Skip the dress rehearsal

movie clapboard I am a ‘directional dyslexic’. My thinking is that if our culture found knowing which way was north was important enough they would have provided me with remedial classes in school. As it is, that didn’t happen and lacking specific instructions, when given a choice of going right or left to get somewhere, will choose the wrong way. It happens to me when I’m driving, due to my inability to know or sense which is the ‘right’ way, will even disregard the disgruntled ‘recalculating’ Garmin lady on my GPS unit. It happens to me in shopping malls, leaving through the east wing door instead of the west and wandering the parking lot looking for the car I’d forgotten where I’d parked. I get lost so often that even the wrong way starts to seem right because I’ve been there so many times.

Recently I spoke to someone who had been fostering dogs in the hope of finding a good match for her fearful dog. The question put to me was, “Should I keep the latest dog, who I like, but has gotten into 2 fights with my dog?” The fights had required medical care and even though the dogs ‘got along’ most of the time, unless both impeccable management and successful training were in place, even without a crystal ball I would have been willing to put money on the dogs fighting again. That was all I could say, keep the dog or not, chances are good there would be another fight.

Dogs get better at both emotional and behavioral responses they repeat, whether we like them or not. Preventing dogs from rehearsing inappropriate responses is important. We may never be able to completely change how they will respond to something, but our chances are slimmer the more frequently they practice what we don’t like or want.

Not long ago when I met up with my brother to carpool with him to a friend’s funeral service the first thing he said to me when I got into his car was, “Can’t you wash your car?” Seriously? We don’t see each other for months and that’s what I get? Fortunately I don’t really care if someone finds my dirty car offensive. I live on a dirt road and among the tribe of other dirt road dwellers, my car fits in nicely. I did a bit too much explaining for my liking and decided next time I hear something like that from him I’ll laugh. But it was there, a twist in my gut from the sting of criticism and insult. I was able to nip my first response of disbelief and expletive in the bud. We were after all on our way to a funeral. If there is a next time I hope I can remember my commitment to laugh.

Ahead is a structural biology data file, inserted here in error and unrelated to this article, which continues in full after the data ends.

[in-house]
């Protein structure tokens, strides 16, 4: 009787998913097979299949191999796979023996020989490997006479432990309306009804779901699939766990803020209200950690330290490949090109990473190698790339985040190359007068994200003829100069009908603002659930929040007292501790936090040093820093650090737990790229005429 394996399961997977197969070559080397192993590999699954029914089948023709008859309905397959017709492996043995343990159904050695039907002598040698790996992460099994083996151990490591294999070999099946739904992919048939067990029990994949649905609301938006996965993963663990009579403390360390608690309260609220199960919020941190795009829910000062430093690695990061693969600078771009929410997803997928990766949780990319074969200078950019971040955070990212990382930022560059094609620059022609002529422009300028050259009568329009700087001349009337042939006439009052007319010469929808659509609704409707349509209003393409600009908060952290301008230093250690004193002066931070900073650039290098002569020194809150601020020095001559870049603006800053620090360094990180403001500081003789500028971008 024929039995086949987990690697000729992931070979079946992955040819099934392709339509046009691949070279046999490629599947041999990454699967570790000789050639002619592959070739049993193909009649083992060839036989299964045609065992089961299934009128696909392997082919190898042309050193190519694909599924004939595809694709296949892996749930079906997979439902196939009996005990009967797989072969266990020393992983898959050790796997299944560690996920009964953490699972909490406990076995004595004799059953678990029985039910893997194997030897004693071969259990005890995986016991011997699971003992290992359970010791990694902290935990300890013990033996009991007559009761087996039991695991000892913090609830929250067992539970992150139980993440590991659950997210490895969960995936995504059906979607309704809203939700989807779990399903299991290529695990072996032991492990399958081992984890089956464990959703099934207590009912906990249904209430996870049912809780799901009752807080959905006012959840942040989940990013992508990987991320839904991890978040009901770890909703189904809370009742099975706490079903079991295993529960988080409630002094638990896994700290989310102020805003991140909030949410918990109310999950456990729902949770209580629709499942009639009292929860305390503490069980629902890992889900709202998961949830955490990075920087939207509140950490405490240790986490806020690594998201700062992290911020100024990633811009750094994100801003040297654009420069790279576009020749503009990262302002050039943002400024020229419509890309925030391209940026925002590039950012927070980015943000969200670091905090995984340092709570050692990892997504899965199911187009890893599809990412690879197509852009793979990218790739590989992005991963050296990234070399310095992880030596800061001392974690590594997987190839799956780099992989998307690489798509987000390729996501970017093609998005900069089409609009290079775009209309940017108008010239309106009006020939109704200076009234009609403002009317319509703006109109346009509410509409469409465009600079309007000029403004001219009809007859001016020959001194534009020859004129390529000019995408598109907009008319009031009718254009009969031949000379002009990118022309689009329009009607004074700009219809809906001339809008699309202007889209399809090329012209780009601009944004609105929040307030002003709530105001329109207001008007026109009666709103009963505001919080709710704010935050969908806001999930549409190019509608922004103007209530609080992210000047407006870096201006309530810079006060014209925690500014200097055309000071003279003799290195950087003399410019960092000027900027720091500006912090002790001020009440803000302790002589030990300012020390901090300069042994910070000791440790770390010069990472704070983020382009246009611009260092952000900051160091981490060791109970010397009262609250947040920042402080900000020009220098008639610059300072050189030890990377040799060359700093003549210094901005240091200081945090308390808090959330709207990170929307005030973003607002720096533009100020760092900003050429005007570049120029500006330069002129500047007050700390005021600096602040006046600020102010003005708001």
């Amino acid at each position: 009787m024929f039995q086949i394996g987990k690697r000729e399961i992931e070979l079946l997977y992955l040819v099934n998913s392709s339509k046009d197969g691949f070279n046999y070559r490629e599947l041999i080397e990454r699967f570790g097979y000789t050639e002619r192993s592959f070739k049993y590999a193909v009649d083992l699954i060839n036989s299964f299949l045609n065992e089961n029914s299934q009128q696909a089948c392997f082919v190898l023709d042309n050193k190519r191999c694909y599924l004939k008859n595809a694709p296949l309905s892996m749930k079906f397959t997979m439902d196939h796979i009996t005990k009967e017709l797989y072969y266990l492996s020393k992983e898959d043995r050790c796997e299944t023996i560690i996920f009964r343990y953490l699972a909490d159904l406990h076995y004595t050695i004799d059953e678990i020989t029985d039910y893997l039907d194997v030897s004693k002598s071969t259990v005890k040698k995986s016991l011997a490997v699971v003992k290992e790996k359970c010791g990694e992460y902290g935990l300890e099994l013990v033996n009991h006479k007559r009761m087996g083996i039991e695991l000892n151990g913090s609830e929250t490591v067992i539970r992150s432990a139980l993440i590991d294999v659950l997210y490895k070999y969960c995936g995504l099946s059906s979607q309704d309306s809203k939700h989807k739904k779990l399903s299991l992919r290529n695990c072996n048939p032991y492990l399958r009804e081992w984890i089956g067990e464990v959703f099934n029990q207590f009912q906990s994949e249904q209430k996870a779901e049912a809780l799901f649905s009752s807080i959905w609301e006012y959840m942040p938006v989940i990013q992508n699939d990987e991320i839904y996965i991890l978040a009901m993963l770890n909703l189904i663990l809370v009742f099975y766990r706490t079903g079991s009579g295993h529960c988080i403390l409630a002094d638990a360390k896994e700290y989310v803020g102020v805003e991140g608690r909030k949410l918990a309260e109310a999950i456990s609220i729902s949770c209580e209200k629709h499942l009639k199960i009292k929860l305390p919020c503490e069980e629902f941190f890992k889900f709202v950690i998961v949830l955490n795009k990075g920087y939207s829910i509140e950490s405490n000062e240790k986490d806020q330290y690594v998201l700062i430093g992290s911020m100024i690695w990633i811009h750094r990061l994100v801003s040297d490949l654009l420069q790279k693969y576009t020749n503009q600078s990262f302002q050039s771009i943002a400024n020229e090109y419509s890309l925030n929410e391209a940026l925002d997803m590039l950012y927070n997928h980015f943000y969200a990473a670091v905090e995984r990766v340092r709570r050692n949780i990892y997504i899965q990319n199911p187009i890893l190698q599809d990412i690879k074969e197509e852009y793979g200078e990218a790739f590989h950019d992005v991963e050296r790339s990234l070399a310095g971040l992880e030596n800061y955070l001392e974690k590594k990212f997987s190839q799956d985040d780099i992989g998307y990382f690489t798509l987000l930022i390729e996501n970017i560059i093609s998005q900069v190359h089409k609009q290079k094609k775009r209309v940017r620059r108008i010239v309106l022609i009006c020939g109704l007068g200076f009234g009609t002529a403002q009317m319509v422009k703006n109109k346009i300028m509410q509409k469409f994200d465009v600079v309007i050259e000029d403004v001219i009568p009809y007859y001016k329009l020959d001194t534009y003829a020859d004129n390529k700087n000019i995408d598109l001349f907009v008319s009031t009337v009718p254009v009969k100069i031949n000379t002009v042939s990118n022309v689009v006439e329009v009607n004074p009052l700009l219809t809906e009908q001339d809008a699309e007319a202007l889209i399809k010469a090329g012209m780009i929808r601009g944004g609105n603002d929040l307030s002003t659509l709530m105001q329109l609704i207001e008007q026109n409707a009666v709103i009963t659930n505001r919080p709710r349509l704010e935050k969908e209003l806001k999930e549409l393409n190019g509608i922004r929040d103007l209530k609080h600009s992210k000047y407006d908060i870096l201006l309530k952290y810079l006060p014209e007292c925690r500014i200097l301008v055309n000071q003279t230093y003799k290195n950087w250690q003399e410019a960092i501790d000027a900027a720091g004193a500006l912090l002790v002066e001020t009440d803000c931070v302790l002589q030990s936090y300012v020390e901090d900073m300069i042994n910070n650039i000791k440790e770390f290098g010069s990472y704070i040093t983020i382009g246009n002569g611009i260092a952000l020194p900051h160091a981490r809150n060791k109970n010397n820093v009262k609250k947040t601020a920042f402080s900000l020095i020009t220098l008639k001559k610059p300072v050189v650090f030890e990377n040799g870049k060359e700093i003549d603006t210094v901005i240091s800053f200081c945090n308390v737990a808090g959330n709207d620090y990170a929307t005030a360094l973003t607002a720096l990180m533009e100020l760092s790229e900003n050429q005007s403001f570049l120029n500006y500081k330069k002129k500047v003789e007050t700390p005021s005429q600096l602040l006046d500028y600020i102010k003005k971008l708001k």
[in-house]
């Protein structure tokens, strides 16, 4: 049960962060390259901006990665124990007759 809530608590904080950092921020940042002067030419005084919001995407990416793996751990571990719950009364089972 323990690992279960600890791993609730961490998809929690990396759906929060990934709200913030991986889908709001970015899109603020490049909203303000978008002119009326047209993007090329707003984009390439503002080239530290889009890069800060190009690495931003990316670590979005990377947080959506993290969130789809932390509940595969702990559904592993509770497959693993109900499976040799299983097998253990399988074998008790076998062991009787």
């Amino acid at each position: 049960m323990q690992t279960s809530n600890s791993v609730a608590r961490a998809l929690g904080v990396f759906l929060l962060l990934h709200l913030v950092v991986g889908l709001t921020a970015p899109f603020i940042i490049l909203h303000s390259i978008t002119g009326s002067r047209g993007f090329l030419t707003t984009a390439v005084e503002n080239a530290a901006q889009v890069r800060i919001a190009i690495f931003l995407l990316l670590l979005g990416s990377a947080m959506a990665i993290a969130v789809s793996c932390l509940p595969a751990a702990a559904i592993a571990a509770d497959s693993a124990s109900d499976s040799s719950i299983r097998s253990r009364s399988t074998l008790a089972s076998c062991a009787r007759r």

Until your dog is ready for an opening night performance skip the dress rehearsals if they keep forgetting their lines.

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6 comments so far

  1. Meld on

    A great analogy Debbie. I am sure I violated this principle more than once with all of my dogs. Taking Lady to the store the night she went missing was a mistake, not because of the freaky event that led to the outcome, but because she wasn’t ready to be in a public place. I should have known better, but for some reason I didn’t. It resonates with me now though. A good reminder for me.

    • fearfuldogs on

      It’s a tough balance Mel. I am always checking in with dogs to see if they do have the tolerance, flexibility and resilience to push the envelope a bit. And it’s often impossible to know for sure, which is why developing whatever skills and positive relationship we can with a dog is so important. If something pushes them over the edge there’s the chance they can quickly pick themselves up and move on. You had a perfect storm event if I remember correctly with the sign getting knocked over. It happens. This is why living with these dogs is a challenge, sh*t happens, try as we might to manage it. Some dogs can take the hit and get back up, others can’t. Depending on the dog, the relationship they have with their handler and their skill set we’ll get different outcomes. I think that many people assume a dog has the skills when in fact they don’t. The daily notifications about dogs who have fled from their new homes is an indication of this to me.

      It sounded like Lady came home and slid back into her routines, which is great. Some even return home with a seemingly new sense of appreciation for that home and the people in it. It’s not the recommended method for achieving this, but it happens.

      • MelF on

        I agree Debbie. I know what happened was a freak accident, but she was already freaked out from going inside the store. I should have known that the best option would have been to put her back in the car as soon as I saw her nervousness. Amazing how sometimes we rationalize what our dogs are telling us huh?

        I know that your post was really about not putting dogs in a position to repeat behaviors you don’t want (thus reinforcing them or causing them to reoccur), but it just made me think of how I put Lady into a situation that she wasn’t ready for and that maybe skipping the dress rehearsals is best for now until she is confident enough to hit the big time.

        BTW – I don’t know if I ever thanked you for your help. You have no idea how much you were a lifeline to sanity that day. Thank you.

  2. fearfuldogs on

    No worries Mel. I just hope that we don’t kick ourselves unless absolutely necessary 😉

    Happy that I could offer anyone a lifeline to sanity in any way. I’m often short on it myself!

  3. Sweetpea on

    Debbie, I wanted to honor you & your blog a little bit by passing along the Liebster Blog Award, but do not feel any obligation to participate. I just wanted to extend the gesture as a thank you for all that you do for fearful dogs…

    Christi,
    and her two not-quite-as-fearful-as-they-used-to-be fur pals

    p.s. I am working on the post now, it will be up in a few minutes.

    • fearfuldogs on

      Wow. Thanks, that’s really nice of you.


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